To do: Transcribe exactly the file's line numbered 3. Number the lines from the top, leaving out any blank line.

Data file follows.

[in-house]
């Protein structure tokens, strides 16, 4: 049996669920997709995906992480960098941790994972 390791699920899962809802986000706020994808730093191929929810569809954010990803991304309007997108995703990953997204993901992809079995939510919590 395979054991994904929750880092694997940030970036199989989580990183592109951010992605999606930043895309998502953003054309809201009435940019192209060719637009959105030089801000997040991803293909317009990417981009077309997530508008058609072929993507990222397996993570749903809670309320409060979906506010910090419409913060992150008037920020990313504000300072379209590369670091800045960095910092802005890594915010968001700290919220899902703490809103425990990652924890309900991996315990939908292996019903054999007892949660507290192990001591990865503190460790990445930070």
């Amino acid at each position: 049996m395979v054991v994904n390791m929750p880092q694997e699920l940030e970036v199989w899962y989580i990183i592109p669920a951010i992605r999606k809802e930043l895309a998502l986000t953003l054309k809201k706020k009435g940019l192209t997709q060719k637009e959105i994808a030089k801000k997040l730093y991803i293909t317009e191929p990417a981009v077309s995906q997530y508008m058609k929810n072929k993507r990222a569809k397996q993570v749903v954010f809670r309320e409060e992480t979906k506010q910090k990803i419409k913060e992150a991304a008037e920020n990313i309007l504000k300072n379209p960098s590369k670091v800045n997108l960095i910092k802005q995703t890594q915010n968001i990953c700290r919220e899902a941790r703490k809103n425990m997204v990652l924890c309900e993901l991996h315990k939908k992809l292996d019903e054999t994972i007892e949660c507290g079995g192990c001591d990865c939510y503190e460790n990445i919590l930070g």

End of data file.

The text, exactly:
């Amino acid at each position: 049996m395979v054991v994904n390791m929750p880092q694997e699920l940030e970036v199989w899962y989580i990183i592109p669920a951010i992605r999606k809802e930043l895309a998502l986000t953003l054309k809201k706020k009435g940019l192209t997709q060719k637009e959105i994808a030089k801000k997040l730093y991803i293909t317009e191929p990417a981009v077309s995906q997530y508008m058609k929810n072929k993507r990222a569809k397996q993570v749903v954010f809670r309320e409060e992480t979906k506010q910090k990803i419409k913060e992150a991304a008037e920020n990313i309007l504000k300072n379209p960098s590369k670091v800045n997108l960095i910092k802005q995703t890594q915010n968001i990953c700290r919220e899902a941790r703490k809103n425990m997204v990652l924890c309900e993901l991996h315990k939908k992809l292996d019903e054999t994972i007892e949660c507290g079995g192990c001591d990865c939510y503190e460790n990445i919590l930070g």